• Thu. May 23rd, 2024

Five Common Types of Mergers


May 13, 2024
Types of Mergers


A merger is a type of an agreement where two companies join together to form a new enterprise. Previously, Anand Jayapalan had discussed how a merger is the combination of two companies into a single legal entity and can take place due to multiple reasons. Businesses might decide to merge to diversify offerings, increase profits, get a competitive advantage, cut costs, gain market share and expand into new segments.

Here are some of the most common types of mergers:

  • Horizontal: A horizontal merger takes place between two businesses in the same industry. These companies are likely to provide the same type of products or services, and have the same target audience. The key goal of a horizontal merger is to improve the market share and reach of a company by coming together as a single enterprise.  For instance, if one owns a boutique and they decide to merge with another boutique in the city, they would be fusing their business with a direct competitor and form a single brand. Horizontal are common in industries with high competition.
  • Vertical: Vertical mergers take place between two businesses that are in the same industry, but at varied points in the supply chain merge operations. Companies in a vertical merger are likely to offer varied services or products along the supply chain, and work towards delivering one final product. Vertical mergers are generally carried out in order to improve logistics and operating efficiency, as well as reduce expenses. A company in the auto parts industry merging with a business that supplies raw materials for auto parts can be an example of a vertical merger.
  • Concentric: Also known as a product extension merger, these mergers take place between companies that are in the same market but sell different but related products or services. Such mergers help companies to group their services or products together, and ultimately access a larger set of consumers. As they sell different products, these companies tend to be indirect competitors. Concentric mergers typically can drive more business by becoming a one-stop shop for customers. This expanded offering of products or services can attract a broader consumer base. A catering company merging with a party planning company is a good example of a product extension merger, as both entities operate in the same industry, and provide distinct but related offerings to customers.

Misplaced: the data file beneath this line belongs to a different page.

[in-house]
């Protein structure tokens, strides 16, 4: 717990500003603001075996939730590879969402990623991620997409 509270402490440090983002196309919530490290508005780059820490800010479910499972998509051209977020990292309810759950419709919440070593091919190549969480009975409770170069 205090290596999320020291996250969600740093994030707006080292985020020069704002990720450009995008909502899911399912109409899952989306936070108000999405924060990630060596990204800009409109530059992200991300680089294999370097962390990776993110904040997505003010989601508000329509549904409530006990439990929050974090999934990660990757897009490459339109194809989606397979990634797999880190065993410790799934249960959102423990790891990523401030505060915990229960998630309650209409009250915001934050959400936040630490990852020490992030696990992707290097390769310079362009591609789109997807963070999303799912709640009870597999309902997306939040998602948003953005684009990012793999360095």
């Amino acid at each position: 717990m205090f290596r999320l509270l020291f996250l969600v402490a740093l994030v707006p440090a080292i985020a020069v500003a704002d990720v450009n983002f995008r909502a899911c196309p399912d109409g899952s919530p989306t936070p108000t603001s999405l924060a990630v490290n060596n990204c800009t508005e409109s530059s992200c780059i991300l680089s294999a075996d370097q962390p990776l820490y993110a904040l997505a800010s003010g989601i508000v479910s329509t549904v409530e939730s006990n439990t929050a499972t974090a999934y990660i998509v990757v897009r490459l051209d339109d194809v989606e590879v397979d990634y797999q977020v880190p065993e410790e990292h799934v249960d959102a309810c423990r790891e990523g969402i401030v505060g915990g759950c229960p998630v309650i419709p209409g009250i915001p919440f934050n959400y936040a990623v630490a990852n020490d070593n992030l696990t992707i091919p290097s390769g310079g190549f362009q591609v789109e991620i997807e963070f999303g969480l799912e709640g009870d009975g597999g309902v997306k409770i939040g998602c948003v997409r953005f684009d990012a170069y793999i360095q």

• Conglomerate: A conglomerate merger takes place when two or more enterprises in varied industries or geographic locations tend to come together with the goal of broadening their range of offerings. In these mergers, the companies involved engage in completely unrelated business activities. For example, one might be a software company and the other can be an insurance business.
  • Market-extension: Such mergers involve a consolidation of companies operating in distinct markets yet offering similar products or services. In this type of merger, businesses market the same or akin products/services but target different market segments. Such mergers are sought by companies aiming to tap into broader markets and expand their customer base.

Earlier, Anand Jayapalan had spoken about how regardless of the type of merger a company takes part in, its goal would be to increase size, scale, and revenue. In other words, mergers help companies make more money.

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